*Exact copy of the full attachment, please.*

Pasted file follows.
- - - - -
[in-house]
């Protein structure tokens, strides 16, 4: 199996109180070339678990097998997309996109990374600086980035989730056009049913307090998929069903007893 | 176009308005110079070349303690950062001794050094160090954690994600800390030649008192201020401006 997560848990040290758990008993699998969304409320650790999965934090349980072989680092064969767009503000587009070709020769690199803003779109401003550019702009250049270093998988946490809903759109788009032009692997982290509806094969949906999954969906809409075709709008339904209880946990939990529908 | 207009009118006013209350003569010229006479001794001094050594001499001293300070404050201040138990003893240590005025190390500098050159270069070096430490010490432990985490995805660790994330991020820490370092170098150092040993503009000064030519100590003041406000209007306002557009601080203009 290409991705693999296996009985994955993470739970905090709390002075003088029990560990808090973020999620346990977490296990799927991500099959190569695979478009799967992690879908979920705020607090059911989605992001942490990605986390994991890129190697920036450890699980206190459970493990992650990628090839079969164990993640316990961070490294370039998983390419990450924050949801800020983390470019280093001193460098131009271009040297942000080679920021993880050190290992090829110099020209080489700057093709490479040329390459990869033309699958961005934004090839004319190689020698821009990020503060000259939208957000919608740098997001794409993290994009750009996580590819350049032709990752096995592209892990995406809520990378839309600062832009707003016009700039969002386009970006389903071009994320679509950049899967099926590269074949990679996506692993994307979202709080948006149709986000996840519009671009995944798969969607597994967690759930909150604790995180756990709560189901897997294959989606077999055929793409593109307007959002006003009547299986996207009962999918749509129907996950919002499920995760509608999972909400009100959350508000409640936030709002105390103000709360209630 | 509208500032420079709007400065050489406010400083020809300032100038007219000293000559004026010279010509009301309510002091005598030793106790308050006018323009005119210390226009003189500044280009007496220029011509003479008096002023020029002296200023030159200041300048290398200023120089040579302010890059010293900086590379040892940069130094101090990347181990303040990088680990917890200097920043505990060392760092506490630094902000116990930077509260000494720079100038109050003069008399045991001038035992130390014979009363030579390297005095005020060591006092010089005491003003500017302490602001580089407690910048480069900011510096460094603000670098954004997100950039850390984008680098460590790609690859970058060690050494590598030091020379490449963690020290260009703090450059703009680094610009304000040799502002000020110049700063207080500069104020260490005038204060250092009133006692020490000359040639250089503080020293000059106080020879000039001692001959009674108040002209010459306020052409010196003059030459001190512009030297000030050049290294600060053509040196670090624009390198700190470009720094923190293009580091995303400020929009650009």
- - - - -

[in-house]
């Protein structure tokens, strides 16, 4: 199996109180070339678990097998997309996109990374600086980035989730056009049913307090998929069903007893 | 176009308005110079070349303690950062001794050094160090954690994600800390030649008192201020401006 997560848990040290758990008993699998969304409320650790999965934090349980072989680092064969767009503000587009070709020769690199803003779109401003550019702009250049270093998988946490809903759109788009032009692997982290509806094969949906999954969906809409075709709008339904209880946990939990529908 | 207009009118006013209350003569010229006479001794001094050594001499001293300070404050201040138990003893240590005025190390500098050159270069070096430490010490432990985490995805660790994330991020820490370092170098150092040993503009000064030519100590003041406000209007306002557009601080203009 290409991705693999296996009985994955993470739970905090709390002075003088029990560990808090973020999620346990977490296990799927991500099959190569695979478009799967992690879908979920705020607090059911989605992001942490990605986390994991890129190697920036450890699980206190459970493990992650990628090839079969164990993640316990961070490294370039998983390419990450924050949801800020983390470019280093001193460098131009271009040297942000080679920021993880050190290992090829110099020209080489700057093709490479040329390459990869033309699958961005934004090839004319190689020698821009990020503060000259939208957000919608740098997001794409993290994009750009996580590819350049032709990752096995592209892990995406809520990378839309600062832009707003016009700039969002386009970006389903071009994320679509950049899967099926590269074949990679996506692993994307979202709080948006149709986000996840519009671009995944798969969607597994967690759930909150604790995180756990709560189901897997294959989606077999055929793409593109307007959002006003009547299986996207009962999918749509129907996950919002499920995760509608999972909400009100959350508000409640936030709002105390103000709360209630 | 509208500032420079709007400065050489406010400083020809300032100038007219000293000559004026010279010509009301309510002091005598030793106790308050006018323009005119210390226009003189500044280009007496220029011509003479008096002023020029002296200023030159200041300048290398200023120089040579302010890059010293900086590379040892940069130094101090990347181990303040990088680990917890200097920043505990060392760092506490630094902000116990930077509260000494720079100038109050003069008399045991001038035992130390014979009363030579390297005095005020060591006092010089005491003003500017302490602001580089407690910048480069900011510096460094603000670098954004997100950039850390984008680098460590790609690859970058060690050494590598030091020379490449963690020290260009703090450059703009680094610009304000040799502002000020110049700063207080500069104020260490005038204060250092009133006692020490000359040639250089503080020293000059106080020879000039001692001959009674108040002209010459306020052409010196003059030459001190512009030297000030050049290294600060053509040196670090624009390198700190470009720094923190293009580091995303400020929009650009």